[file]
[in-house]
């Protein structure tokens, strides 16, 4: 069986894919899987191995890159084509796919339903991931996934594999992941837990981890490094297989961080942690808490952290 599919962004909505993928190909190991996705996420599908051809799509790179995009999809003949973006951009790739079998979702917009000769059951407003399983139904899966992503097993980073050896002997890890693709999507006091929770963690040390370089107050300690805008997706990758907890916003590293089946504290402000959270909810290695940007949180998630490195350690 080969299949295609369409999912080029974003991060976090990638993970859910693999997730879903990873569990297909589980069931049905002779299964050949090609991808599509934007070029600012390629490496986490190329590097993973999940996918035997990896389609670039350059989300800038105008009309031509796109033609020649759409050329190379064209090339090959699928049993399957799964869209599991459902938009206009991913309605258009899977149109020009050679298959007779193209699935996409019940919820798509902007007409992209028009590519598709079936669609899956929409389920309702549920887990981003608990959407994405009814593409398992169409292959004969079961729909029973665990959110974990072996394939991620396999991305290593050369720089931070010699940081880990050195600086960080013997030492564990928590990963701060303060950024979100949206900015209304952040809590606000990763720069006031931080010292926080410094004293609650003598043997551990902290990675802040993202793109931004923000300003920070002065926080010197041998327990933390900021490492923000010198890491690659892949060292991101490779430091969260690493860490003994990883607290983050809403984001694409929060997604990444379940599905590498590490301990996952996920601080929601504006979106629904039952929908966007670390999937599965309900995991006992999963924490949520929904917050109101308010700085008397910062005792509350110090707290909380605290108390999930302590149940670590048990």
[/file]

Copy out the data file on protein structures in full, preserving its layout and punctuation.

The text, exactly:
[in-house]
């Protein structure tokens, strides 16, 4: 069986894919899987191995890159084509796919339903991931996934594999992941837990981890490094297989961080942690808490952290 599919962004909505993928190909190991996705996420599908051809799509790179995009999809003949973006951009790739079998979702917009000769059951407003399983139904899966992503097993980073050896002997890890693709999507006091929770963690040390370089107050300690805008997706990758907890916003590293089946504290402000959270909810290695940007949180998630490195350690 080969299949295609369409999912080029974003991060976090990638993970859910693999997730879903990873569990297909589980069931049905002779299964050949090609991808599509934007070029600012390629490496986490190329590097993973999940996918035997990896389609670039350059989300800038105008009309031509796109033609020649759409050329190379064209090339090959699928049993399957799964869209599991459902938009206009991913309605258009899977149109020009050679298959007779193209699935996409019940919820798509902007007409992209028009590519598709079936669609899956929409389920309702549920887990981003608990959407994405009814593409398992169409292959004969079961729909029973665990959110974990072996394939991620396999991305290593050369720089931070010699940081880990050195600086960080013997030492564990928590990963701060303060950024979100949206900015209304952040809590606000990763720069006031931080010292926080410094004293609650003598043997551990902290990675802040993202793109931004923000300003920070002065926080010197041998327990933390900021490492923000010198890491690659892949060292991101490779430091969260690493860490003994990883607290983050809403984001694409929060997604990444379940599905590498590490301990996952996920601080929601504006979106629904039952929908966007670390999937599965309900995991006992999963924490949520929904917050109101308010700085008397910062005792509350110090707290909380605290108390999930302590149940670590048990």